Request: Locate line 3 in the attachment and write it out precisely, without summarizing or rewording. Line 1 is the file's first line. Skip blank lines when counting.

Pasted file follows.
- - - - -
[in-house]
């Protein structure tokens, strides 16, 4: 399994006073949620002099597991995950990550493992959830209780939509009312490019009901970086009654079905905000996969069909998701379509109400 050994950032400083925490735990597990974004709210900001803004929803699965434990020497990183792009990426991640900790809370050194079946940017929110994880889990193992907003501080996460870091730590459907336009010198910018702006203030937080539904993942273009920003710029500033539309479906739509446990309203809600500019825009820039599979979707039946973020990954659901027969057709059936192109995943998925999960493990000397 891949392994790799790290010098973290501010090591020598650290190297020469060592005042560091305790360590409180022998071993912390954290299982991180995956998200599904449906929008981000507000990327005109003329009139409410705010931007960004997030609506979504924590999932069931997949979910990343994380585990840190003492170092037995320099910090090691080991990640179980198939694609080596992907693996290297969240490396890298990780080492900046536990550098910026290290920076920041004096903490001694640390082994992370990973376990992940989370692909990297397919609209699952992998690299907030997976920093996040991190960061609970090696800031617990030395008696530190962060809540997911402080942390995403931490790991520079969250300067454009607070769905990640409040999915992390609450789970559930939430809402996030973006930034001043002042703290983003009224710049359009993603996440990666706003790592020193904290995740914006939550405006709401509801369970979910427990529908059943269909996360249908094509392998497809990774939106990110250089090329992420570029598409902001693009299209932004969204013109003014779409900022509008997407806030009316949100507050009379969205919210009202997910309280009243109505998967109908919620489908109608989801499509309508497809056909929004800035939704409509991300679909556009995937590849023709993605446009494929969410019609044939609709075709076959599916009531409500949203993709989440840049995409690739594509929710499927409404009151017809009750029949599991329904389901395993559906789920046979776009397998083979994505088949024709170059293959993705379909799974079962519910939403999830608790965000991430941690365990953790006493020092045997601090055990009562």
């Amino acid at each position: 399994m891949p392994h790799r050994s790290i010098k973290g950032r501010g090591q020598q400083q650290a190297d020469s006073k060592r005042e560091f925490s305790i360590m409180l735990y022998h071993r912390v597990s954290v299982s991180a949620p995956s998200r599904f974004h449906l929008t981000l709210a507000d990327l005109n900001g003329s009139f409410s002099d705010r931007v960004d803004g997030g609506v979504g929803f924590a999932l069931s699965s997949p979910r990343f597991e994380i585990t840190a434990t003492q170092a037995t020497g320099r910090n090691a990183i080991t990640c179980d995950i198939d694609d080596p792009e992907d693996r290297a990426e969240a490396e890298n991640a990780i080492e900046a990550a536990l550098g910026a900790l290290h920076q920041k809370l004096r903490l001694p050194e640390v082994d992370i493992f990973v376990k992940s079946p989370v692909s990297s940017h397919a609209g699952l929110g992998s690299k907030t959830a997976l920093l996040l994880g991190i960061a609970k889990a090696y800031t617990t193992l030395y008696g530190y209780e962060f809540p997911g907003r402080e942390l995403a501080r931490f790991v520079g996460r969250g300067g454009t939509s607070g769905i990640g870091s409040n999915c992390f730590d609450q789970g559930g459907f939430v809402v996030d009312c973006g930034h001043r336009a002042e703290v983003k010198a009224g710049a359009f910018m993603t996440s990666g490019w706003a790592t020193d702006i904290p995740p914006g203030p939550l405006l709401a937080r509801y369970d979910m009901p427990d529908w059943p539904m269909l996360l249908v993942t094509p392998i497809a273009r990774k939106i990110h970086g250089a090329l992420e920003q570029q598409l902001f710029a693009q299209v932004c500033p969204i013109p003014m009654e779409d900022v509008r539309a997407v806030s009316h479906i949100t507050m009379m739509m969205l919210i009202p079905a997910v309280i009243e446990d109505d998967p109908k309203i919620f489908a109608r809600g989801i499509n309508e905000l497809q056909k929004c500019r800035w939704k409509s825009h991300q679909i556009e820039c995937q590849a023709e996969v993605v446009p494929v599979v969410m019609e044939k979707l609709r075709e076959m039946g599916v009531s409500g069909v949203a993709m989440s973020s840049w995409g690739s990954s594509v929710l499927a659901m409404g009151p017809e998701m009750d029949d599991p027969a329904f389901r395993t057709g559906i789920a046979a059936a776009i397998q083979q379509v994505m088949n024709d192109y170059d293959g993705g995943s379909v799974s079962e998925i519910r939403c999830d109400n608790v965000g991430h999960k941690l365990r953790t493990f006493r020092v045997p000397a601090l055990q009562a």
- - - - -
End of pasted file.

């Amino acid at each position: 399994m891949p392994h790799r050994s790290i010098k973290g950032r501010g090591q020598q400083q650290a190297d020469s006073k060592r005042e560091f925490s305790i360590m409180l735990y022998h071993r912390v597990s954290v299982s991180a949620p995956s998200r599904f974004h449906l929008t981000l709210a507000d990327l005109n900001g003329s009139f409410s002099d705010r931007v960004d803004g997030g609506v979504g929803f924590a999932l069931s699965s997949p979910r990343f597991e994380i585990t840190a434990t003492q170092a037995t020497g320099r910090n090691a990183i080991t990640c179980d995950i198939d694609d080596p792009e992907d693996r290297a990426e969240a490396e890298n991640a990780i080492e900046a990550a536990l550098g910026a900790l290290h920076q920041k809370l004096r903490l001694p050194e640390v082994d992370i493992f990973v376990k992940s079946p989370v692909s990297s940017h397919a609209g699952l929110g992998s690299k907030t959830a997976l920093l996040l994880g991190i960061a609970k889990a090696y800031t617990t193992l030395y008696g530190y209780e962060f809540p997911g907003r402080e942390l995403a501080r931490f790991v520079g996460r969250g300067g454009t939509s607070g769905i990640g870091s409040n999915c992390f730590d609450q789970g559930g459907f939430v809402v996030d009312c973006g930034h001043r336009a002042e703290v983003k010198a009224g710049a359009f910018m993603t996440s990666g490019w706003a790592t020193d702006i904290p995740p914006g203030p939550l405006l709401a937080r509801y369970d979910m009901p427990d529908w059943p539904m269909l996360l249908v993942t094509p392998i497809a273009r990774k939106i990110h970086g250089a090329l992420e920003q570029q598409l902001f710029a693009q299209v932004c500033p969204i013109p003014m009654e779409d900022v509008r539309a997407v806030s009316h479906i949100t507050m009379m739509m969205l919210i009202p079905a997910v309280i009243e446990d109505d998967p109908k309203i919620f489908a109608r809600g989801i499509n309508e905000l497809q056909k929004c500019r800035w939704k409509s825009h991300q679909i556009e820039c995937q590849a023709e996969v993605v446009p494929v599979v969410m019609e044939k979707l609709r075709e076959m039946g599916v009531s409500g069909v949203a993709m989440s973020s840049w995409g690739s990954s594509v929710l499927a659901m409404g009151p017809e998701m009750d029949d599991p027969a329904f389901r395993t057709g559906i789920a046979a059936a776009i397998q083979q379509v994505m088949n024709d192109y170059d293959g993705g995943s379909v799974s079962e998925i519910r939403c999830d109400n608790v965000g991430h999960k941690l365990r953790t493990f006493r020092v045997p000397a601090l055990q009562a």